Old PACE format

From QBWiki
Jump to: navigation, search

From its founding in 1998 until 2009, the PACE NSC used a unique packet format, which was intended as a compromise between several competing packet formats of the time.


Each game in the old PACE format had three parts: the Related Tossup-Bonus round, the Category Quiz round, and the Stretch round.

The Related Tossup-Bonus round consisted of ten tossups, which were each worth 10 points and had no powers. Each tossup was paired with a 2-part, 20-point bonus related to the topic of the tossup. As time went on, the relation between the tossup and the bonus became looser until the bonus was merely within the same large category as the tossup.

The Category Quiz round consisted of eight tossups, each worth 10 points. Each team would get a list of categories before the Category Quiz round; if a team gets a tossup correctly, they can choose a category and receive a one-part bonus in that category, which is worth 15 points. Each round has only one bonus part per category, so categories are gradually eliminated as the round goes on; for example, if a team picks "Science" for their category on tossup 1 of the Category Quiz round, their opponents must pick something other than Science. Old NSCs would feature one computational math bonus per packet within the Category Quiz round, so teams could choose to avoid such questions.

The Stretch round consisted of ten tossups and their corresponding three-part bonuses. Stretch Round tossups had open powers, which meant that teams were guaranteed 20 points if they buzzed in at any point up to and through the reading of the words "For 10 points" in any tossup, or 10 points after the reading of the words "For 10 points". The team that answers the tossup correctly is then given a typical 30 point bonus.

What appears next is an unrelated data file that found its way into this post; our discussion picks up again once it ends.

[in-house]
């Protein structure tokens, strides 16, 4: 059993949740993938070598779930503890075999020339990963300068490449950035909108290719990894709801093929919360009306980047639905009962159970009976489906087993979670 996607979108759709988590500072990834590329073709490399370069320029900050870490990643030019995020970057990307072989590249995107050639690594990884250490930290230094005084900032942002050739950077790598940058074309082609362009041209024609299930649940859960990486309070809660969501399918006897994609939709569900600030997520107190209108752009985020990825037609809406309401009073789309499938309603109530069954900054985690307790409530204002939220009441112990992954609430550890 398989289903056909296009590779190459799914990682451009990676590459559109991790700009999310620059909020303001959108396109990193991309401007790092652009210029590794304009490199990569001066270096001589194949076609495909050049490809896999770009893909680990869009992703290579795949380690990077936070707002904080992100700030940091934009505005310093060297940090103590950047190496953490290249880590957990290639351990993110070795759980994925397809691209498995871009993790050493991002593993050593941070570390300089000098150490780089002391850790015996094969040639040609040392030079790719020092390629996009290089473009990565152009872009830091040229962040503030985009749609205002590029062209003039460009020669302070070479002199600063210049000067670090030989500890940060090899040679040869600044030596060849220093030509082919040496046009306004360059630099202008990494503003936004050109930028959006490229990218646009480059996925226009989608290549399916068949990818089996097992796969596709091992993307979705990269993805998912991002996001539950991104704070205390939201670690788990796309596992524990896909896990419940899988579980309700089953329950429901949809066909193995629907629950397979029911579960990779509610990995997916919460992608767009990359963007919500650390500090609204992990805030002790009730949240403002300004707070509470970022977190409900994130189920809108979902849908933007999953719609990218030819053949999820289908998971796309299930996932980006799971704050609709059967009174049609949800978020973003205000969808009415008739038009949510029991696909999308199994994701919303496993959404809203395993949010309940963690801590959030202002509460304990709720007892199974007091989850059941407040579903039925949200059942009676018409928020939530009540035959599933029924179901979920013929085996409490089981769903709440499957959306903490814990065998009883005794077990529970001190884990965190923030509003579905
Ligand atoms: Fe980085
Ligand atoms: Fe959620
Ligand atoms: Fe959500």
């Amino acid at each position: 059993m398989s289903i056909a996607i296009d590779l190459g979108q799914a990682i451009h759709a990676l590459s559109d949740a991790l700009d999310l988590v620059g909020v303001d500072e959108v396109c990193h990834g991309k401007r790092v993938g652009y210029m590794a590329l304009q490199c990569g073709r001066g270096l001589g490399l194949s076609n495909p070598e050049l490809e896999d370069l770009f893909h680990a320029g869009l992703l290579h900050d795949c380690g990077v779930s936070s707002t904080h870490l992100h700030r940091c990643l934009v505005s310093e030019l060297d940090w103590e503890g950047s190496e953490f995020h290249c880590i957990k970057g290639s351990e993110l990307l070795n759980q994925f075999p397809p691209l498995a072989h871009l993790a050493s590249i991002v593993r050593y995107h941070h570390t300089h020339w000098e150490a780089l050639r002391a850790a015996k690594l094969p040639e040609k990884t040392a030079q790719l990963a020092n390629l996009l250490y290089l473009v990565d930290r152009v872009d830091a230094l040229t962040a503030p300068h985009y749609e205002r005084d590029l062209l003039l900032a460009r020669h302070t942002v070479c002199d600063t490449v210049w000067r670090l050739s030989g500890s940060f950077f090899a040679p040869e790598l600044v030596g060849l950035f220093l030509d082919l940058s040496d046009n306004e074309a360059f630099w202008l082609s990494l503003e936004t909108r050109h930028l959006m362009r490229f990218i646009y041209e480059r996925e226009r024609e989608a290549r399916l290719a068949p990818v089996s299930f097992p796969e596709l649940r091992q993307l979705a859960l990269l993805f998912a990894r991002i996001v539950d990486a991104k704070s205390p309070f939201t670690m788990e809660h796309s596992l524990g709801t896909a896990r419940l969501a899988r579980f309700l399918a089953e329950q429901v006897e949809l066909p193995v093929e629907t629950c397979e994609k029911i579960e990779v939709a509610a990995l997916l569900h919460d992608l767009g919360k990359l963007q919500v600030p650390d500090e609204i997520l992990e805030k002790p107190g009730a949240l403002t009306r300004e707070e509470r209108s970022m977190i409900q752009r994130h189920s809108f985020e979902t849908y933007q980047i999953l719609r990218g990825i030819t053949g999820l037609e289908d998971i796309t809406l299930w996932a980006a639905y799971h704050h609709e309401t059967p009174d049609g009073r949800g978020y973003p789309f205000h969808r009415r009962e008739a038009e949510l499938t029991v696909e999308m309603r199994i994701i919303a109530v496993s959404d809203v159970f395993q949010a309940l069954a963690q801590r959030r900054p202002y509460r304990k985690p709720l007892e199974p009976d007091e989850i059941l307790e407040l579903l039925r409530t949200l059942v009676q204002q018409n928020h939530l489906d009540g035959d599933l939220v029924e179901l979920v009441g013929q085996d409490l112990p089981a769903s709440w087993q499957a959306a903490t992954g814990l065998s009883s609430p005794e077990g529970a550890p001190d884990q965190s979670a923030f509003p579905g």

Across all three rounds, every bonus question used bouncebacks, and there were no negs.

The old NSC format contained 28 tossups per packet, and allowed for a total of 1000 possible points per match (not counting any tiebreakers): 300 points in the Related Tossup-Bonus, 200 in the Category Quiz, and 500 in the Stretch Round. In the event that a match ended in a tie, match tiebreakers involved a minimum of three tossups worth 10 points with unrelated 30-point bonus questions awarded (again with bouncebacks).

Occasional tournaments used an abbreviated format, in which each round had eight related tossup-bonus questions, six Category Quiz tossups with eight one-part bonuses, and eight Stretch Round tossup-bonus questions. HSAPQ wrote two sets in the abbreviated old-NSC format in 2009.

"Paper" tiebreakers were replaced with actual mini-match tiebreakers among teams who are tied in record who are contending for playoff qualification. From 2007 to 2009, five tossups with unrelated 30-point bonus questions were used for these head-to-head matchups.


Because very few tournaments ran the old NSC format during the year besides NSC itself, very few teams got accustomed to the strategy involved in this format; others would notice some idiosyncracies and make use of them (for a long time, each packet's trash tossup would always be in the Category Quiz round). Additionally, the burden of writing 31 tossups per packet and balancing difficulty among different types of rarely-seen bonuses made the format a losing proposition among NSC writers. After a survey of teams at the 2009 NSC, PACE decided to change its format in 2010.

The lack of negs and presence of bouncebacks were carried over to the 2010-and-beyond NSC format. All powers in the new NSC format are still worth 20 points, as a continuation of their value in old Stretch Rounds, but powers are now blind as they are in NAQT and most other tournaments that use powers.

Since 2010, record tiebreaker games have been played on half-packets, and starting in 2011 all tiebreaker games determining final tournament standing can be played on a full packet.